Promoting Awareness of Elder Abuse in Long-Term

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Developed by the Canadian Nurses Association and the Registered Nurses’ Association of Ontario
Adapted for use by [name of PEACE site]
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MODULE 1:
UNDERSTANDING
ELDER ABUSE
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Promoting Awareness of Elder Abuse in
Long-Term Care
• Two-year national project between Canadian Nurses Association and the
Registered Nurses’ Association of Ontario from April 2010 – March 2012
• A series of education sessions implemented in 10 PEACE Sites across
Canada
• Topics included are recognizing elder abuse; when and how to report
elder abuse; how to intervene; and what you can do to prevent elder
abuse
• Resources and materials on NurseONE
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Objectives
By the end of this module, the learner will:
1. Understand why elder abuse is an important issue
2. Describe the [name of home] mission, vision, values,
and policy as it relates to elder abuse
3. Define elder abuse and the types of elder abuse
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Abuse of Older Adults: What is it?
Any action, or lack of action, by someone in
a relationship of trust that results in harm
or distress to an older person.
National Seniors Council, 2008
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Abuse of Older Adults is an issue of
growing importance in Canada
• Seniors are the fastest growing age group in Canada;
age group most likely to live in a long term care
setting
• 20-30% of seniors will live in a long term care setting
during their lifetime
• People coming into long term care are older, frailer
and have increasingly complex needs
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Why Elder Abuse remains an important issue
• Frontline staff members in long term care witness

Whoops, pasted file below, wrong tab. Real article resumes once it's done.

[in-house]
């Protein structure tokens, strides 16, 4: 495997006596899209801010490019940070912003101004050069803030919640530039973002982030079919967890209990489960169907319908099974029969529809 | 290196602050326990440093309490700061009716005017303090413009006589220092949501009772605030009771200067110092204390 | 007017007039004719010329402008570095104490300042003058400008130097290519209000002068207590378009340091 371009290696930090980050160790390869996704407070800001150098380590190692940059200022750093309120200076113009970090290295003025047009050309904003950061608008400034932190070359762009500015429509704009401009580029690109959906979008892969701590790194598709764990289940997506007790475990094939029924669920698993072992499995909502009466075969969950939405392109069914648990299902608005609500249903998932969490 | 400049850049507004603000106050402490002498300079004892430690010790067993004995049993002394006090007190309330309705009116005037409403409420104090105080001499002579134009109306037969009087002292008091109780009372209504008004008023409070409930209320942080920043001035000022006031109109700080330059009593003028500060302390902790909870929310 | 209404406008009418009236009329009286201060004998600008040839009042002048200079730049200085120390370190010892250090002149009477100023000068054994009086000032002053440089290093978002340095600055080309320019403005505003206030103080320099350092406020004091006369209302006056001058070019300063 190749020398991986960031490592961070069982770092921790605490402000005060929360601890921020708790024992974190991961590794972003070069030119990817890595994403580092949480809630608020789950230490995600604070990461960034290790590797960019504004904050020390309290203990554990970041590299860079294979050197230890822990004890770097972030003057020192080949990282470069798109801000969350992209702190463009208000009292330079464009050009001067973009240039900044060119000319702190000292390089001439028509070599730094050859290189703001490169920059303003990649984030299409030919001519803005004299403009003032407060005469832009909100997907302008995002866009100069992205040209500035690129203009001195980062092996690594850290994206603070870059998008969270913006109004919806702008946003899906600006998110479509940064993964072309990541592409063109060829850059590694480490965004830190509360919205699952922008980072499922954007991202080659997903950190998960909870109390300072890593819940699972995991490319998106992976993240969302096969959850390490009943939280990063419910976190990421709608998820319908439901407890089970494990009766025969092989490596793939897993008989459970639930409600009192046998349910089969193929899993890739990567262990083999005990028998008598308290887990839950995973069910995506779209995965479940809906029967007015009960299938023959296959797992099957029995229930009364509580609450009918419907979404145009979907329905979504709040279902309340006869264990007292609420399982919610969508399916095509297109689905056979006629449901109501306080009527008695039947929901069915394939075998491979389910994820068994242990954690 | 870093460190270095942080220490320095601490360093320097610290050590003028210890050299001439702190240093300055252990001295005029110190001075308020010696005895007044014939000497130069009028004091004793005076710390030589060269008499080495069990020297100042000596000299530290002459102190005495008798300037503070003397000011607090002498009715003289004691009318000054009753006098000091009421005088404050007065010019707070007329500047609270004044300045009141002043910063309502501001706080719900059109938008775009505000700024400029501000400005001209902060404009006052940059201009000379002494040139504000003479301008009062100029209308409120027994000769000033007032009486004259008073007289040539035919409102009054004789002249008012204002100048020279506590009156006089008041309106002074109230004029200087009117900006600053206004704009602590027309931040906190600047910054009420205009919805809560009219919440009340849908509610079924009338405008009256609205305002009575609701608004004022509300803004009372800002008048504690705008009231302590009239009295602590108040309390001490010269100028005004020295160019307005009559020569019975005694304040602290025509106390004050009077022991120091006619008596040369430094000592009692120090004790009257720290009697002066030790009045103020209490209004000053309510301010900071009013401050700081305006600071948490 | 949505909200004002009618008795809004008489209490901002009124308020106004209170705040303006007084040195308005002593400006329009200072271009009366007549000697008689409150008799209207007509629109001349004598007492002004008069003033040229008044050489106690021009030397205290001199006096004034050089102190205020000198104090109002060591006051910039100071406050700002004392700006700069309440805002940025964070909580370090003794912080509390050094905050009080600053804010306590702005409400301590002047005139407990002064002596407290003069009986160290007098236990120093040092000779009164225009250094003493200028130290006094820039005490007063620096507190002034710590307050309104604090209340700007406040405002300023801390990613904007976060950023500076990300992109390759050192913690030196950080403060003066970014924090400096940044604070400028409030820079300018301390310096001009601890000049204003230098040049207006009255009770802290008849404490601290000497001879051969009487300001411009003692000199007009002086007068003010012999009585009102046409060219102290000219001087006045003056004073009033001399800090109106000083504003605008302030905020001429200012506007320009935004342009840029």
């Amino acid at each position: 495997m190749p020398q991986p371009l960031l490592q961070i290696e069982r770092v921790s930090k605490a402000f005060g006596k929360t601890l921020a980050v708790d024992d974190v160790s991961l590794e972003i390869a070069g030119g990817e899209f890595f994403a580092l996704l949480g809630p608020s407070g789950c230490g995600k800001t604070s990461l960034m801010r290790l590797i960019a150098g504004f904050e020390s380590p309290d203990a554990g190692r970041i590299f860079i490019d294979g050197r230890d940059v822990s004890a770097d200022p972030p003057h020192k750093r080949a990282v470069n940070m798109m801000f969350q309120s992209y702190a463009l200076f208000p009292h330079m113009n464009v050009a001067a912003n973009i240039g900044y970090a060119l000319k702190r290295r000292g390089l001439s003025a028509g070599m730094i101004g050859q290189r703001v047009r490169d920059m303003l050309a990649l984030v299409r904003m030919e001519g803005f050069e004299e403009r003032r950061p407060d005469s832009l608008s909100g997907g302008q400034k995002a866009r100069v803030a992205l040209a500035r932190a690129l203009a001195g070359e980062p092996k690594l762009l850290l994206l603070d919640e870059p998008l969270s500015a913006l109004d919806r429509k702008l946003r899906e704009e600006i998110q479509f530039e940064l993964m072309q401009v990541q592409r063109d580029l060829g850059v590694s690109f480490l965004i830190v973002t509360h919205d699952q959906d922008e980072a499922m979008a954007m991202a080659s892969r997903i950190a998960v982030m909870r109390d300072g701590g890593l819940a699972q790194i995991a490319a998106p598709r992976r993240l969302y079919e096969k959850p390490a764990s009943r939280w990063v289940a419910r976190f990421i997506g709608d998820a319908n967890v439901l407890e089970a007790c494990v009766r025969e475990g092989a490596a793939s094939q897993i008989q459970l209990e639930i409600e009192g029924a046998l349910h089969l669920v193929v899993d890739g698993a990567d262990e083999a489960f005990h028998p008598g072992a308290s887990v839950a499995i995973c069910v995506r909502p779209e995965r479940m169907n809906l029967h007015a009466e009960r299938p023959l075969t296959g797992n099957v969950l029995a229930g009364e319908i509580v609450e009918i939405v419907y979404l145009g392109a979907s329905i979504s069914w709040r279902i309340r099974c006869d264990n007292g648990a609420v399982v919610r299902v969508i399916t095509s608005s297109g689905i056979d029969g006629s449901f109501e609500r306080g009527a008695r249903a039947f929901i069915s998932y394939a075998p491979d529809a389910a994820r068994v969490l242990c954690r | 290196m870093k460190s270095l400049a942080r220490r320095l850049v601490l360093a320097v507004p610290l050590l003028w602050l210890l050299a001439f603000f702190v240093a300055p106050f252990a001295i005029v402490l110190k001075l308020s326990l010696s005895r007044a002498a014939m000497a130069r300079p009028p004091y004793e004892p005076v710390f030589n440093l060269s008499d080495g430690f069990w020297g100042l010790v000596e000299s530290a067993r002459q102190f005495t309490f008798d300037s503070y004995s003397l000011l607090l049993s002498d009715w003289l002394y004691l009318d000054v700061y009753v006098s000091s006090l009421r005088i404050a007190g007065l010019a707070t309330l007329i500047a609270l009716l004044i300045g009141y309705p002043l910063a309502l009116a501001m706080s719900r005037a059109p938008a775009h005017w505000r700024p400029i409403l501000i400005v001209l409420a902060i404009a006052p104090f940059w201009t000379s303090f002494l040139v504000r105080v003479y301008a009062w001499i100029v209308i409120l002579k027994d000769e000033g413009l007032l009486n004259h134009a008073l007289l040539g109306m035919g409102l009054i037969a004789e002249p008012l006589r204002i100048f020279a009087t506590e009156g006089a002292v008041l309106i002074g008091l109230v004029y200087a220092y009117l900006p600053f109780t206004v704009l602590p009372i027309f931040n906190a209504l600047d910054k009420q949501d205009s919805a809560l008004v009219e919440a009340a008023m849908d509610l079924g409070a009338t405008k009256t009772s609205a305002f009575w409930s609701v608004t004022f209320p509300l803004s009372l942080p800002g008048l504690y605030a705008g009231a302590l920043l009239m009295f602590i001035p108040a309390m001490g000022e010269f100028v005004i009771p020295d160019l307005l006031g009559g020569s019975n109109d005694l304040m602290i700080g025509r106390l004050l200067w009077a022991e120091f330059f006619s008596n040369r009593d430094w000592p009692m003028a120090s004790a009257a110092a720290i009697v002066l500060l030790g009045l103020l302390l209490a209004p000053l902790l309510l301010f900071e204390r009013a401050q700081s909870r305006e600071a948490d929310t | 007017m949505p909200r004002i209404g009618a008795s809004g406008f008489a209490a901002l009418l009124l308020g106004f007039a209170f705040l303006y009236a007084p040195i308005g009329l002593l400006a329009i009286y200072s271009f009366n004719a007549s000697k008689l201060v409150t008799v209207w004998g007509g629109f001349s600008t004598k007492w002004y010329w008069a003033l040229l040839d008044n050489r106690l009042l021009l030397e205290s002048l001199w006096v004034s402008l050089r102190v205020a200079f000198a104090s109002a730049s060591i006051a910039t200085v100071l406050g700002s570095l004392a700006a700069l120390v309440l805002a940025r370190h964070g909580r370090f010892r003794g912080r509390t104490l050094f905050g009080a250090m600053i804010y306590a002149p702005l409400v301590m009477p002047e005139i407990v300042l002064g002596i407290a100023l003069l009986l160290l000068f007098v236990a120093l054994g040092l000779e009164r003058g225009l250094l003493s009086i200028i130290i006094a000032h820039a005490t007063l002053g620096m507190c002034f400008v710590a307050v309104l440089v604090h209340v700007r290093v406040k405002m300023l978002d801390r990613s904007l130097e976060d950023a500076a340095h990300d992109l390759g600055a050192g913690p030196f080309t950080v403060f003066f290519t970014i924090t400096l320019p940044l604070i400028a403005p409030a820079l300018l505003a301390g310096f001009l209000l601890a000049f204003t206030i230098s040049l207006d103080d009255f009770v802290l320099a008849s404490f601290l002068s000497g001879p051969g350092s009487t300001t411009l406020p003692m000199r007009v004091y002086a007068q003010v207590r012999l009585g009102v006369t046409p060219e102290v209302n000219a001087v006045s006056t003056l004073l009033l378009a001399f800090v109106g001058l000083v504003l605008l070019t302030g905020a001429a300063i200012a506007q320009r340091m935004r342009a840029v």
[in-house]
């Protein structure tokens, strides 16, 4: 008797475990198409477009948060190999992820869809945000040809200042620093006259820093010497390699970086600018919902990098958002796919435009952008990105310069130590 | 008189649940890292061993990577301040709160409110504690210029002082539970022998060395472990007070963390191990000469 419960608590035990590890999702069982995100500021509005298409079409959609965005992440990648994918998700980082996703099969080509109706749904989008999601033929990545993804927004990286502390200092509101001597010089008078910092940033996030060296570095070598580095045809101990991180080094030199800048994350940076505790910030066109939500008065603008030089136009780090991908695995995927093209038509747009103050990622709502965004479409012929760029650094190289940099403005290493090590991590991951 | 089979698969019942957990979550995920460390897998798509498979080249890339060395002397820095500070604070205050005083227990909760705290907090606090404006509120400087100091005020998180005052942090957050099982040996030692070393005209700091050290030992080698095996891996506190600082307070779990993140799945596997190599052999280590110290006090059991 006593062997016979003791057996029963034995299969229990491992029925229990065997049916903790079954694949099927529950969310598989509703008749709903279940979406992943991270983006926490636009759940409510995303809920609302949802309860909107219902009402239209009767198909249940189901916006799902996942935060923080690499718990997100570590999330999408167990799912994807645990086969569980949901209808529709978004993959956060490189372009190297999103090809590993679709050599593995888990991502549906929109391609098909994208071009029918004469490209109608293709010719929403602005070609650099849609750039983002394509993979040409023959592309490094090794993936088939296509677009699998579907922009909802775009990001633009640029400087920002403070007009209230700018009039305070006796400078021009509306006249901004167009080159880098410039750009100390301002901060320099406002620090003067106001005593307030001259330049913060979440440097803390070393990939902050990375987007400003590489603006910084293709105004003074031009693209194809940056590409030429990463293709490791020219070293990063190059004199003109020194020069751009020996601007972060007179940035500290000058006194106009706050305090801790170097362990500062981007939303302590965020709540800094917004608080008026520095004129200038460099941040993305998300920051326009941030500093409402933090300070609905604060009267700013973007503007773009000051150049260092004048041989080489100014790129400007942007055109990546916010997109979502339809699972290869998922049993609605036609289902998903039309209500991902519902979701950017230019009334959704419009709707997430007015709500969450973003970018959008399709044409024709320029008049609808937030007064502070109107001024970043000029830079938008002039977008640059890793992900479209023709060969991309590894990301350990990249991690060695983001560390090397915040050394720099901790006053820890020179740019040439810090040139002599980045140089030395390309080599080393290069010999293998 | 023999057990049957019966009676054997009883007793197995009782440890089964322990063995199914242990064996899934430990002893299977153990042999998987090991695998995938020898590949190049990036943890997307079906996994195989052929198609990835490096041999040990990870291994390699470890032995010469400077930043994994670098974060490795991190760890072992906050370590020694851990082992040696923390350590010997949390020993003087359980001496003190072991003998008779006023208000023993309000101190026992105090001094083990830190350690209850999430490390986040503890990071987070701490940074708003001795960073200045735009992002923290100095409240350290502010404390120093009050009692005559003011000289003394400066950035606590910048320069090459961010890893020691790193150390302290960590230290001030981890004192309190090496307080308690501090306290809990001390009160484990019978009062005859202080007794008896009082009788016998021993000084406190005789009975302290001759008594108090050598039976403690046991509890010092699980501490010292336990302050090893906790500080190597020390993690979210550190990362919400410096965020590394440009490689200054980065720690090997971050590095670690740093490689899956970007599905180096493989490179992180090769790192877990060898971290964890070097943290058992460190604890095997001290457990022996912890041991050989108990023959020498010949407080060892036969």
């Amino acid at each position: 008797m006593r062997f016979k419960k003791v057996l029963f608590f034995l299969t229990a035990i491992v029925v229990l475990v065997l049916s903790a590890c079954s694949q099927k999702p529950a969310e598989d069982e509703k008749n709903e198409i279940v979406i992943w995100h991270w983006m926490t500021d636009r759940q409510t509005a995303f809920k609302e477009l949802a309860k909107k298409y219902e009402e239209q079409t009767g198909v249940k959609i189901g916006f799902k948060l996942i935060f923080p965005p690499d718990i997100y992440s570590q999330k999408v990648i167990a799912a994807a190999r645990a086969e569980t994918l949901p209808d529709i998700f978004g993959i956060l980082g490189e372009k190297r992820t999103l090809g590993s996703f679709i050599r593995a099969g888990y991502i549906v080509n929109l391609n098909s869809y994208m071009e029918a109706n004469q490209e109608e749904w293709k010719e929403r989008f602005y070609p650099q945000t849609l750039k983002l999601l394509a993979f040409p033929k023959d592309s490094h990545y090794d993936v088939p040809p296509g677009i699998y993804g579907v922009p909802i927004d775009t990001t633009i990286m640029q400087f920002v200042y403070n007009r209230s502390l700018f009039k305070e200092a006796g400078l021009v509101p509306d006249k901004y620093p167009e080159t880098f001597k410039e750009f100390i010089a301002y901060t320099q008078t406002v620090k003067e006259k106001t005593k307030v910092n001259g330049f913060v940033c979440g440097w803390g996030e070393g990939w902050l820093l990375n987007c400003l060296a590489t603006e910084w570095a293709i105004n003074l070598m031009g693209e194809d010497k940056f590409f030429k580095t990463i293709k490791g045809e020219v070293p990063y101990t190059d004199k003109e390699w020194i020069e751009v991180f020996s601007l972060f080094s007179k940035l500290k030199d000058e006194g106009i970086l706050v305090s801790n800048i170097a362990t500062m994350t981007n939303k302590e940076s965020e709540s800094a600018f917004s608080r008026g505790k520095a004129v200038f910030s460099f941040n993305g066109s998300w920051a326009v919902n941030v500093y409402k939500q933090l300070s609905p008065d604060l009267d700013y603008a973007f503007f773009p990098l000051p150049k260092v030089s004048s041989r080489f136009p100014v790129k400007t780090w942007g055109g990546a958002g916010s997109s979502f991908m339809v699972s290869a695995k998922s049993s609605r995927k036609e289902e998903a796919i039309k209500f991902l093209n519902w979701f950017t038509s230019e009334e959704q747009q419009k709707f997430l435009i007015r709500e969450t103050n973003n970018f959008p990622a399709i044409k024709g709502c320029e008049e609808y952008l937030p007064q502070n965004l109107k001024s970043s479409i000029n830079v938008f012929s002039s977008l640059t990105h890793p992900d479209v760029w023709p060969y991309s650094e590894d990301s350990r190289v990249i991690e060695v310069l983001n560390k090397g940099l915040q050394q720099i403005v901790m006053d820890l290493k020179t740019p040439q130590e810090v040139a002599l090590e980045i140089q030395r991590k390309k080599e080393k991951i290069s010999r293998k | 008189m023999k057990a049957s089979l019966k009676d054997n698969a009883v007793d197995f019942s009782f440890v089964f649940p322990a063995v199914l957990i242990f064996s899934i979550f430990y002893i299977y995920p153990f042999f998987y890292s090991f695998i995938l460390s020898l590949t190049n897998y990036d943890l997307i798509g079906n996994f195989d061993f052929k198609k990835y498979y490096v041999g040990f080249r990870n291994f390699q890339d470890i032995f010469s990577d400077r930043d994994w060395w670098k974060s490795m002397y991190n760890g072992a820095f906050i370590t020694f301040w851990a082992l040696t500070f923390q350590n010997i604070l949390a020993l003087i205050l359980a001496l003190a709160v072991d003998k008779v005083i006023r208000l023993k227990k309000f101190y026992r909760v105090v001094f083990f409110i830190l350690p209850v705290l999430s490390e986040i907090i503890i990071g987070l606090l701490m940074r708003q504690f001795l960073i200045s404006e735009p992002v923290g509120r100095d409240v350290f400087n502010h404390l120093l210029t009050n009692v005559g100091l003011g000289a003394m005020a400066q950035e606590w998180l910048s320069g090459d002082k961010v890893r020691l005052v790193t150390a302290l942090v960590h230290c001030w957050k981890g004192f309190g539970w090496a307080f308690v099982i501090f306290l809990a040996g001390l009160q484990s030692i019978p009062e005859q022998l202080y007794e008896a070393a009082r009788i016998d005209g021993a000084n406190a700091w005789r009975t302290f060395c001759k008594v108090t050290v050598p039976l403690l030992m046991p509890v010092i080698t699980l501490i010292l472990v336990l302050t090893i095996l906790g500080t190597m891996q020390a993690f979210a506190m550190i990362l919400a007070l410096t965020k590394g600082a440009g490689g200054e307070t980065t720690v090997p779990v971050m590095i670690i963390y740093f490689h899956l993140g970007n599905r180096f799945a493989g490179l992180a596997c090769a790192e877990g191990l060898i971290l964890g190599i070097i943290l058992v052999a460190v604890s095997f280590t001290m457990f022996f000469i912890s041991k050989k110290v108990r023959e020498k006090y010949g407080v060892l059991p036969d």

elder abuse at some point in their career
• Ethical and professional practice issues
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What is important to us?
• Insert your mission, vision, and values here
• Connect to the importance of this project
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Why does elder abuse happen?
• Residents more dependent or have more complex
needs
• Residents have difficulty communicating
• Residents are socially isolated: medical condition
or loss of friends or family
• Weaker ties between generations
• Stress or frustration in the workplace
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What are we already doing or have in
place to prevent elder abuse?
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Types of elder abuse
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Physical
Emotional
Neglect
Sexual
Financial
Violation of rights
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Physical Abuse
Any act of violence or
rough behaviour
that may or may not
result in physical
injury
but causes physical
discomfort or pain
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Physical Abuse can be:
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•
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Pushing
Shoving
Hitting
Slapping
Poking
Pulling hair
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Biting